This is a helpful metric to keep track of overtime. But if you really want to take your survey to the next level, always include the follow-up question, “What is your reason for giving this score?” That qualitative data might take a bit to sift through, but this is where you can get ideas for new programs or initiatives to add, changes to make, and truly find out what is on the mind of your people.

Employee Engagement Surveys

Employee engagement surveys are longer than eNPS surveys and assess how engaged employees are with their work. These surveys cover a range of questions around everything from employee productivity and alignment with the organizational culture to if employee expectations are being met and the state of employee well-being.  

Just like eNPS surveys, these surveys are done one to two times a year and can help you get a deeper understanding of everything from alignment with company values to overall job satisfaction. Here are some typical questions you may want to ask in this survey:

  • How satisfied are you with your current role and responsibilities?
  • How well do you think your values align with the company’s values?
  • How frequently does your manager give you feedback that helps you improve?
  • Do you feel comfortable providing feedback to your managers and executives?
  • Do you feel properly compensated and recognized for your contributions at work?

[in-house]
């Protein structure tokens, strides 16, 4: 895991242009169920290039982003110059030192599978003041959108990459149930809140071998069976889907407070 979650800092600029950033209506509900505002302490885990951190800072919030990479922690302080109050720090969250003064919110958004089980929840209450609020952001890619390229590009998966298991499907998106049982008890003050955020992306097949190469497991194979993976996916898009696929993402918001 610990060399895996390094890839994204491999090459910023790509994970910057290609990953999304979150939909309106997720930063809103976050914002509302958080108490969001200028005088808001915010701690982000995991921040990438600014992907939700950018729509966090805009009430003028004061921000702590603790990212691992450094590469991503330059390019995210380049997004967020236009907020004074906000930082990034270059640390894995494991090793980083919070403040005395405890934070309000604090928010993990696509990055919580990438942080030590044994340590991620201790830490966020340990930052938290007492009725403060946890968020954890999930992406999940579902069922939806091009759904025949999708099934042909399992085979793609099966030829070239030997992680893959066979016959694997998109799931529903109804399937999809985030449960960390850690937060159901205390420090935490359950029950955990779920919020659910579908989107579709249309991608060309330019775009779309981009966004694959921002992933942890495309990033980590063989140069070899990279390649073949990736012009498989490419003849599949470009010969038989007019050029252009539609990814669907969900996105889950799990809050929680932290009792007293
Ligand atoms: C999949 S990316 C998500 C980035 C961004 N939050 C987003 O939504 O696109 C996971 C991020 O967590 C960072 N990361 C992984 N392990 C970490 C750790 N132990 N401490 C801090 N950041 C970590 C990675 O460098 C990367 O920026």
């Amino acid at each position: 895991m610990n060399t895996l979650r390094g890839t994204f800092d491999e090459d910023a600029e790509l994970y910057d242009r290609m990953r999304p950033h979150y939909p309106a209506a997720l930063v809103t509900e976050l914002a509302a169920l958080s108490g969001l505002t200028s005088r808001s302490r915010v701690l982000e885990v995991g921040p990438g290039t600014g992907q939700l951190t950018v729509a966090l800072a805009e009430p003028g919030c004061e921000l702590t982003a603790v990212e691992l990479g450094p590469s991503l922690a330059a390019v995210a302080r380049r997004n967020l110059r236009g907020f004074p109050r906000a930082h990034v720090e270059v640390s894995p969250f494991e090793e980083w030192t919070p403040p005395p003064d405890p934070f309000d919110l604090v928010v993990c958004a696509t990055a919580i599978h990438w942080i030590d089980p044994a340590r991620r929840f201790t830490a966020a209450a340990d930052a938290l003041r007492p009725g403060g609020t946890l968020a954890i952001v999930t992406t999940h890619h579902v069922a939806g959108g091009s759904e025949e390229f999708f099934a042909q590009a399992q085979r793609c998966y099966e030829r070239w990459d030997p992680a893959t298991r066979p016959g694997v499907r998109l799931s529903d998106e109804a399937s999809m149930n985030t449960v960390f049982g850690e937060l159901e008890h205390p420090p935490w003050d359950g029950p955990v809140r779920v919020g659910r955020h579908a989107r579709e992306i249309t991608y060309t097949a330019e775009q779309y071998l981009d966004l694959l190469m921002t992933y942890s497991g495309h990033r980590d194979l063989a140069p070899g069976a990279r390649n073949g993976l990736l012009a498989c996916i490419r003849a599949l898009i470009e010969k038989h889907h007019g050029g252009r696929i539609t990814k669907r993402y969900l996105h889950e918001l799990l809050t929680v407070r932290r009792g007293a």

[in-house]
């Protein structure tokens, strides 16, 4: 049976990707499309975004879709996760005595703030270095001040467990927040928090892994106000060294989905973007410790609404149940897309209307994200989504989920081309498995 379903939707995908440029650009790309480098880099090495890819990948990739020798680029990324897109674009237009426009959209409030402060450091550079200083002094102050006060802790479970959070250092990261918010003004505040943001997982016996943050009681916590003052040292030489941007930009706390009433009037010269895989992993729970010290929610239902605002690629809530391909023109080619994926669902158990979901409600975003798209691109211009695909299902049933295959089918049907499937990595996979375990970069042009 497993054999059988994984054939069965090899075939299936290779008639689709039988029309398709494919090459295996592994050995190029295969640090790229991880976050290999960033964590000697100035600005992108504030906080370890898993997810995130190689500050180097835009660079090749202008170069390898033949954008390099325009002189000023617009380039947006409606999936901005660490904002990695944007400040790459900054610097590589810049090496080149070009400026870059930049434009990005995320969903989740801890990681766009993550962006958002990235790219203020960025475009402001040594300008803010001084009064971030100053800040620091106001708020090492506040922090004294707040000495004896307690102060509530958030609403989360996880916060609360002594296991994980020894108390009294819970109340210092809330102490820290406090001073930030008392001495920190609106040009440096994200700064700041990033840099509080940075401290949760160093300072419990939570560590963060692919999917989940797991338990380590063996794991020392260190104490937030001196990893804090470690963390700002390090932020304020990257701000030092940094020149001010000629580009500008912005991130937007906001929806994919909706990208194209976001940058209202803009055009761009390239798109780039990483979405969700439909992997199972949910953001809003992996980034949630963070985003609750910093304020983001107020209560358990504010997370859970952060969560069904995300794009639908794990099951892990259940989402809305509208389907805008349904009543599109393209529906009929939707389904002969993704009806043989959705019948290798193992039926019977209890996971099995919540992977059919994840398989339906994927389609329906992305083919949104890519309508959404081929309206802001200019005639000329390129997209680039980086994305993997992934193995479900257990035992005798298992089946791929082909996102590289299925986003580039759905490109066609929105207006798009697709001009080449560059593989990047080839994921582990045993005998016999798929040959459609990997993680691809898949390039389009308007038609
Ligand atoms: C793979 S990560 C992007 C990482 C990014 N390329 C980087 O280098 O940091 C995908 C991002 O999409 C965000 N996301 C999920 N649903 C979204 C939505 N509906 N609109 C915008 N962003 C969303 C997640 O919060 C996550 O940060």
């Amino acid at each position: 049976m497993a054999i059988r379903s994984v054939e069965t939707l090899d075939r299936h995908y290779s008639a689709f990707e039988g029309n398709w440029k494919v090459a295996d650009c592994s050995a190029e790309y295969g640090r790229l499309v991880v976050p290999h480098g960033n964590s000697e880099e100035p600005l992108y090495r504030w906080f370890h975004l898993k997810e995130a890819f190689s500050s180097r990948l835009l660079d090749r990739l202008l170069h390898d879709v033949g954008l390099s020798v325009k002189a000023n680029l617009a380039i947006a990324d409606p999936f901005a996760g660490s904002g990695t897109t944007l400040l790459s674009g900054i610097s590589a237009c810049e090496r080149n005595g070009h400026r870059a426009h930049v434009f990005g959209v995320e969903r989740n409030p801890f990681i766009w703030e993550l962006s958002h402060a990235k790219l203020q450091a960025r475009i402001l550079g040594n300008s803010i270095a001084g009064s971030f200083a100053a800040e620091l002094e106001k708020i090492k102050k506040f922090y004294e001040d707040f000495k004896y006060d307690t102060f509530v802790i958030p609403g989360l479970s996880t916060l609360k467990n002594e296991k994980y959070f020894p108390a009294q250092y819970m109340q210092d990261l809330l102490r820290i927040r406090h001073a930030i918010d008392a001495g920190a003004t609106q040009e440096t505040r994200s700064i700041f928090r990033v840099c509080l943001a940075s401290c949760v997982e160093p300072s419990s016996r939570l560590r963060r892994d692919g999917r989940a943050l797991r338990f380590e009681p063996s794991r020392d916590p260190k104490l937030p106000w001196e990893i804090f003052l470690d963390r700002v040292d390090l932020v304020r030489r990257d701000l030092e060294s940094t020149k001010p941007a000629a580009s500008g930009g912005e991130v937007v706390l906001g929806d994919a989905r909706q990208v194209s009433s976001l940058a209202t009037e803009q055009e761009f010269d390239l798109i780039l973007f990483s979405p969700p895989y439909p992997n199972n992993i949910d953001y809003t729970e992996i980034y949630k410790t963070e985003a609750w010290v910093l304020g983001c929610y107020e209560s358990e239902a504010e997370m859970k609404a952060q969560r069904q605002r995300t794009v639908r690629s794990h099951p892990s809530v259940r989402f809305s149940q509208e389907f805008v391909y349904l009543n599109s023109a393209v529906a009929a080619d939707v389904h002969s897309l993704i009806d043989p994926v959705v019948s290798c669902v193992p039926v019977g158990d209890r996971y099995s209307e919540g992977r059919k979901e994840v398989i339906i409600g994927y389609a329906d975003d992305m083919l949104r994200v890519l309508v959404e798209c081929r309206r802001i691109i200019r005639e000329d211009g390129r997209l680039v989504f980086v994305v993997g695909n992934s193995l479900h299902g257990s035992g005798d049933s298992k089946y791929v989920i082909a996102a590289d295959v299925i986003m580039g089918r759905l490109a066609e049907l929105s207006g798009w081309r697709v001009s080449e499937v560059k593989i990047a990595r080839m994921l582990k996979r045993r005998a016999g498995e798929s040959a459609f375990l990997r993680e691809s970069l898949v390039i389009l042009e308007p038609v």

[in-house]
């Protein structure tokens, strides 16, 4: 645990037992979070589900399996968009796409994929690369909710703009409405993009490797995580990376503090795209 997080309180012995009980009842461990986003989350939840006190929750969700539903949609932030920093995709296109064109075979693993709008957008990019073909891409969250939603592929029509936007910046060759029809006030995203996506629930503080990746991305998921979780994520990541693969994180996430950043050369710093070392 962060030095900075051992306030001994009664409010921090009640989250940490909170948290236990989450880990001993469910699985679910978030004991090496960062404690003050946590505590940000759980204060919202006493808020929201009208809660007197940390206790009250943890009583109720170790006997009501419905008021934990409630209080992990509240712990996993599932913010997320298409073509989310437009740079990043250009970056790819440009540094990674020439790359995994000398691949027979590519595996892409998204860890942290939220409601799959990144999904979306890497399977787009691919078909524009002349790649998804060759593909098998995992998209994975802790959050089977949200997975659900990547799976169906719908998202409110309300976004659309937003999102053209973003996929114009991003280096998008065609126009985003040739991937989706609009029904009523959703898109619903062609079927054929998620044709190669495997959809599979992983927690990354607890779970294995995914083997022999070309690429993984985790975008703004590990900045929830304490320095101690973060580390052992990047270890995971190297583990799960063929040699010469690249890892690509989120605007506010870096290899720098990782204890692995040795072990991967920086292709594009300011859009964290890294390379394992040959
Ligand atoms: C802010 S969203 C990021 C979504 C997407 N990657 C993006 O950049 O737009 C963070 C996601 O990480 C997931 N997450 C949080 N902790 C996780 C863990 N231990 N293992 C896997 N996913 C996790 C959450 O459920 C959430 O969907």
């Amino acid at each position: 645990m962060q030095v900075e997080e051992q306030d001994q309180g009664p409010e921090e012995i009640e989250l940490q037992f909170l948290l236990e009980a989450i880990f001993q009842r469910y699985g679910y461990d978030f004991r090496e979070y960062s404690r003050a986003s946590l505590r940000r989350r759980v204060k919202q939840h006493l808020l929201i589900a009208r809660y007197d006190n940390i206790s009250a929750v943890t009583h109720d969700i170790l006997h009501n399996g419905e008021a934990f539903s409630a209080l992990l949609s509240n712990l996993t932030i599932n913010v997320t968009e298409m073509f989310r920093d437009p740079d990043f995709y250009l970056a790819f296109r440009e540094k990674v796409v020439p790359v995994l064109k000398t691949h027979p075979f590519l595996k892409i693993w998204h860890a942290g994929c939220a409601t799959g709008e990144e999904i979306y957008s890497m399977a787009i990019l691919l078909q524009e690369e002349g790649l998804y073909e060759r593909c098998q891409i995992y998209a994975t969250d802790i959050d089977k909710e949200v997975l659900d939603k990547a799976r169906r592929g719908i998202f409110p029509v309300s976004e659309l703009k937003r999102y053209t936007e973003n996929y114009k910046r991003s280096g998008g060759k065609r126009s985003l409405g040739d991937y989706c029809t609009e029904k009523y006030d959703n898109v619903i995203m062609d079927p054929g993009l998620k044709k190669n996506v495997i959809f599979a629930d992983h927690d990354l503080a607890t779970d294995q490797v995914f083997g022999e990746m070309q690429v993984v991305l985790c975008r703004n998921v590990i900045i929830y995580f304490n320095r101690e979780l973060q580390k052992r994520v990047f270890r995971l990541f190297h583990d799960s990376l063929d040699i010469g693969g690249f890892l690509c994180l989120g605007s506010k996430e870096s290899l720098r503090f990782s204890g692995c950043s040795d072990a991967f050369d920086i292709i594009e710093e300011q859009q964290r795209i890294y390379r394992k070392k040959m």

• Are the criteria for rewards and recognition clear and fair to all employees?
  • Are there sufficient development opportunities for professional growth within the company?
  • Do you have access to the training you need to do your job well?
  • Do you feel that your team collaborates effectively?
  • Does your job allow for flexible working conditions when necessary?
  • How likely are you to continue working for this company for the next two years?
  • How confident are you in the leadership of this company?
  • Do you believe that leadership's internal communications are transparent about the direction of the company?
  • Do you feel that your opinions and ideas are considered in decision-making processes?

Pulse Surveys

One measurement tactic that is particularly helpful for startups is regular pulse surveys. These are short, frequent surveys that provide quick insights into the health of the company. In a startup or fast-moving industry, this is a way to maintain a better purpose on employee sentiment.

Here are some typical questions that get asked in these surveys: 

  • Do you feel motivated by your current projects and tasks?
  • On a scale of 1 to 10, how would you rate your work-life balance this week?
  • Do you feel you have the tools and resources needed to do your job effectively right now?
  • Have you received any recognition from your peers or managers recently?
  • Is there anything specific that is hindering your productivity right now?
  • How clear are the expectations of your role this week? 

These questions are designed to be direct and easy to answer. So you can quickly gauge employee sentiment.  

Offboarding Employee Surveys

While it might be too late to save an employee from leaving, exit surveys can still be impactful for learning about why they left the company and identifying areas to improve for your current team.

Running this as an offboarding survey is also less of an ask than an exit interview. In order to encourage more responses, you should keep this survey short and include more multiple-choice questions. And any open-ended questions you ask should be optional.